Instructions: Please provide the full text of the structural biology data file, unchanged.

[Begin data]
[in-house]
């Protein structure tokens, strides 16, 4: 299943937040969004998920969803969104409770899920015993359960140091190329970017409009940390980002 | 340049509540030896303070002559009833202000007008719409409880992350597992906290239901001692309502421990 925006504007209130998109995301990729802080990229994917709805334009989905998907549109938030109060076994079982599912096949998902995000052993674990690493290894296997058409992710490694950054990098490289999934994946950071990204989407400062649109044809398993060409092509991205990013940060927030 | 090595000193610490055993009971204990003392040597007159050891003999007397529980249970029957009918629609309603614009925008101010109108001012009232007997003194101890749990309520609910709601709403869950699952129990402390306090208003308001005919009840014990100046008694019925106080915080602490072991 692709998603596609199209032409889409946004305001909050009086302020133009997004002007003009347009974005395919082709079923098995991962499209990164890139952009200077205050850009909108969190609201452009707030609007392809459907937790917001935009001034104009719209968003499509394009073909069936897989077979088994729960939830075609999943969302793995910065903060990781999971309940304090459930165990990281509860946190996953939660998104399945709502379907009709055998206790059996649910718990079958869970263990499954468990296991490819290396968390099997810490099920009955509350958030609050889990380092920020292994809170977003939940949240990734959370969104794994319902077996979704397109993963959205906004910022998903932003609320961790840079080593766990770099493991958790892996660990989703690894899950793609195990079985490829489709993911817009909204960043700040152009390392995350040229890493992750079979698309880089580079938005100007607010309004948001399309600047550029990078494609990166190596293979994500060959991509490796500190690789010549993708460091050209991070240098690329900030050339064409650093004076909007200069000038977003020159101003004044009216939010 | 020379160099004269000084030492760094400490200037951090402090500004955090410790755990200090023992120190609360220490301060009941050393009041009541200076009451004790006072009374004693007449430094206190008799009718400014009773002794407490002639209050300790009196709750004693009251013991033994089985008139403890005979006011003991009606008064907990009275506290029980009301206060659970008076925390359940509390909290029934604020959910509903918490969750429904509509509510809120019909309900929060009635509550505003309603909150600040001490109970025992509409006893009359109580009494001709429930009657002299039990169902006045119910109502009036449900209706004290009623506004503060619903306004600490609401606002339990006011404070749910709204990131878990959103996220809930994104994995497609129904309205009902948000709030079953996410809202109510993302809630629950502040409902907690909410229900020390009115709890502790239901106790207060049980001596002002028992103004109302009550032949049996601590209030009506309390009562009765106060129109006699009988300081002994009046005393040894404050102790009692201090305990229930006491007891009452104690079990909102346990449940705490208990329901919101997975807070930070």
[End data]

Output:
[in-house]
């Protein structure tokens, strides 16, 4: 299943937040969004998920969803969104409770899920015993359960140091190329970017409009940390980002 | 340049509540030896303070002559009833202000007008719409409880992350597992906290239901001692309502421990 925006504007209130998109995301990729802080990229994917709805334009989905998907549109938030109060076994079982599912096949998902995000052993674990690493290894296997058409992710490694950054990098490289999934994946950071990204989407400062649109044809398993060409092509991205990013940060927030 | 090595000193610490055993009971204990003392040597007159050891003999007397529980249970029957009918629609309603614009925008101010109108001012009232007997003194101890749990309520609910709601709403869950699952129990402390306090208003308001005919009840014990100046008694019925106080915080602490072991 692709998603596609199209032409889409946004305001909050009086302020133009997004002007003009347009974005395919082709079923098995991962499209990164890139952009200077205050850009909108969190609201452009707030609007392809459907937790917001935009001034104009719209968003499509394009073909069936897989077979088994729960939830075609999943969302793995910065903060990781999971309940304090459930165990990281509860946190996953939660998104399945709502379907009709055998206790059996649910718990079958869970263990499954468990296991490819290396968390099997810490099920009955509350958030609050889990380092920020292994809170977003939940949240990734959370969104794994319902077996979704397109993963959205906004910022998903932003609320961790840079080593766990770099493991958790892996660990989703690894899950793609195990079985490829489709993911817009909204960043700040152009390392995350040229890493992750079979698309880089580079938005100007607010309004948001399309600047550029990078494609990166190596293979994500060959991509490796500190690789010549993708460091050209991070240098690329900030050339064409650093004076909007200069000038977003020159101003004044009216939010 | 020379160099004269000084030492760094400490200037951090402090500004955090410790755990200090023992120190609360220490301060009941050393009041009541200076009451004790006072009374004693007449430094206190008799009718400014009773002794407490002639209050300790009196709750004693009251013991033994089985008139403890005979006011003991009606008064907990009275506290029980009301206060659970008076925390359940509390909290029934604020959910509903918490969750429904509509509510809120019909309900929060009635509550505003309603909150600040001490109970025992509409006893009359109580009494001709429930009657002299039990169902006045119910109502009036449900209706004290009623506004503060619903306004600490609401606002339990006011404070749910709204990131878990959103996220809930994104994995497609129904309205009902948000709030079953996410809202109510993302809630629950502040409902907690909410229900020390009115709890502790239901106790207060049980001596002002028992103004109302009550032949049996601590209030009506309390009562009765106060129109006699009988300081002994009046005393040894404050102790009692201090305990229930006491007891009452104690079990909102346990449940705490208990329901919101997975807070930070």